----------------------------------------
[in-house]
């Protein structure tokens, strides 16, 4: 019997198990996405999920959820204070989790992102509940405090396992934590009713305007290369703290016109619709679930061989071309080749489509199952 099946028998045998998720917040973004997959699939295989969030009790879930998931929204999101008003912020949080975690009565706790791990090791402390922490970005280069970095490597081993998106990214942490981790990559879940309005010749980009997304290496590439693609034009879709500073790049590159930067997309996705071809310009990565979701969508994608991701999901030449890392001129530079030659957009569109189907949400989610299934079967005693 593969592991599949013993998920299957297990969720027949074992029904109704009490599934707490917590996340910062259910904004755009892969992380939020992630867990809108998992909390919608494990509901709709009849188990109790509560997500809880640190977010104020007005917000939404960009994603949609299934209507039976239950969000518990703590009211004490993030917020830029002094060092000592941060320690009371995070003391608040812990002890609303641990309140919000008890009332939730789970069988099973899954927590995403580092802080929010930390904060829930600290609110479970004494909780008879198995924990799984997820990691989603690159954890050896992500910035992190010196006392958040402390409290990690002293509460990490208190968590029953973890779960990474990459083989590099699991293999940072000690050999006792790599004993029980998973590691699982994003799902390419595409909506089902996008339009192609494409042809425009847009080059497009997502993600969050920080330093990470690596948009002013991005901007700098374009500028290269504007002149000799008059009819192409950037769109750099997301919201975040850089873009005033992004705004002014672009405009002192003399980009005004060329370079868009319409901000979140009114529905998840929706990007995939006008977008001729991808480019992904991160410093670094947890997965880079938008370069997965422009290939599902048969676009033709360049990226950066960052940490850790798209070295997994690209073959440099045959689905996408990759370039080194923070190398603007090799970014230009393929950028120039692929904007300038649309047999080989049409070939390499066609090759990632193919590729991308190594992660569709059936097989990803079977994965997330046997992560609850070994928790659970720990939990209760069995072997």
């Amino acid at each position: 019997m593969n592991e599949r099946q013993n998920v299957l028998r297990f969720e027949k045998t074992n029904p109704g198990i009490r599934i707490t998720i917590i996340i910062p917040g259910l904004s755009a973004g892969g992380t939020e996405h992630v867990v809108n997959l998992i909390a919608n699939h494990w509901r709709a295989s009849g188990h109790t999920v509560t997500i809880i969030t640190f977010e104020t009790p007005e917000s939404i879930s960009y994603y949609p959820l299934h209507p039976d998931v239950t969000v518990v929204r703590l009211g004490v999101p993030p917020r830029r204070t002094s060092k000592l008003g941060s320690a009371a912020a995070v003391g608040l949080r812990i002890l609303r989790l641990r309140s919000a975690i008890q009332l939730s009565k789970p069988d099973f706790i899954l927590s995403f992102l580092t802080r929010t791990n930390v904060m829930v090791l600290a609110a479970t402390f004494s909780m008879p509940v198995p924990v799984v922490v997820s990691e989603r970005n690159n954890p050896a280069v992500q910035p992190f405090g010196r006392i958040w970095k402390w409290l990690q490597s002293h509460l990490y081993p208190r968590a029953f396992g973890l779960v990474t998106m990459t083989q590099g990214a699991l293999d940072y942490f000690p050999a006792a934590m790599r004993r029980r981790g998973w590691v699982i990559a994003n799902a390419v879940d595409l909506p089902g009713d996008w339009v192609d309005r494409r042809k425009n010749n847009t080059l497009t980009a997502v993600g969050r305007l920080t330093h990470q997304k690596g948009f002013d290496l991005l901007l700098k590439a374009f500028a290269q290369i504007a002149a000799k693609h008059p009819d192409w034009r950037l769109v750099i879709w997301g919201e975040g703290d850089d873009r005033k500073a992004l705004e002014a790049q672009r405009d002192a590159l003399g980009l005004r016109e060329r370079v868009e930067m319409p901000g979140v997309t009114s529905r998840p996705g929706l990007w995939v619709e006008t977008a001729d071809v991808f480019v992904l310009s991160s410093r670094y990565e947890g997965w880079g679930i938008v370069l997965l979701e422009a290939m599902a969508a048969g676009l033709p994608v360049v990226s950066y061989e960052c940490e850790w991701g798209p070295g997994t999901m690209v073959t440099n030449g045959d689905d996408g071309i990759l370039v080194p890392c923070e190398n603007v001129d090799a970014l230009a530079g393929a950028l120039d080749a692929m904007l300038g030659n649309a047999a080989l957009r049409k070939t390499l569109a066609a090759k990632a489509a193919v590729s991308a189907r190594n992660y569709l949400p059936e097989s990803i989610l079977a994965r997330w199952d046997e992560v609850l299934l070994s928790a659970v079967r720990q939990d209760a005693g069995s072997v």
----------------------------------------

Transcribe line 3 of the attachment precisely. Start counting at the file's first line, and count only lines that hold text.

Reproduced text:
């Amino acid at each position: 019997m593969n592991e599949r099946q013993n998920v299957l028998r297990f969720e027949k045998t074992n029904p109704g198990i009490r599934i707490t998720i917590i996340i910062p917040g259910l904004s755009a973004g892969g992380t939020e996405h992630v867990v809108n997959l998992i909390a919608n699939h494990w509901r709709a295989s009849g188990h109790t999920v509560t997500i809880i969030t640190f977010e104020t009790p007005e917000s939404i879930s960009y994603y949609p959820l299934h209507p039976d998931v239950t969000v518990v929204r703590l009211g004490v999101p993030p917020r830029r204070t002094s060092k000592l008003g941060s320690a009371a912020a995070v003391g608040l949080r812990i002890l609303r989790l641990r309140s919000a975690i008890q009332l939730s009565k789970p069988d099973f706790i899954l927590s995403f992102l580092t802080r929010t791990n930390v904060m829930v090791l600290a609110a479970t402390f004494s909780m008879p509940v198995p924990v799984v922490v997820s990691e989603r970005n690159n954890p050896a280069v992500q910035p992190f405090g010196r006392i958040w970095k402390w409290l990690q490597s002293h509460l990490y081993p208190r968590a029953f396992g973890l779960v990474t998106m990459t083989q590099g990214a699991l293999d940072y942490f000690p050999a006792a934590m790599r004993r029980r981790g998973w590691v699982i990559a994003n799902a390419v879940d595409l909506p089902g009713d996008w339009v192609d309005r494409r042809k425009n010749n847009t080059l497009t980009a997502v993600g969050r305007l920080t330093h990470q997304k690596g948009f002013d290496l991005l901007l700098k590439a374009f500028a290269q290369i504007a002149a000799k693609h008059p009819d192409w034009r950037l769109v750099i879709w997301g919201e975040g703290d850089d873009r005033k500073a992004l705004e002014a790049q672009r405009d002192a590159l003399g980009l005004r016109e060329r370079v868009e930067m319409p901000g979140v997309t009114s529905r998840p996705g929706l990007w995939v619709e006008t977008a001729d071809v991808f480019v992904l310009s991160s410093r670094y990565e947890g997965w880079g679930i938008v370069l997965l979701e422009a290939m599902a969508a048969g676009l033709p994608v360049v990226s950066y061989e960052c940490e850790w991701g798209p070295g997994t999901m690209v073959t440099n030449g045959d689905d996408g071309i990759l370039v080194p890392c923070e190398n603007v001129d090799a970014l230009a530079g393929a950028l120039d080749a692929m904007l300038g030659n649309a047999a080989l957009r049409k070939t390499l569109a066609a090759k990632a489509a193919v590729s991308a189907r190594n992660y569709l949400p059936e097989s990803i989610l079977a994965r997330w199952d046997e992560v609850l299934l070994s928790a659970v079967r720990q939990d209760a005693g069995s072997v």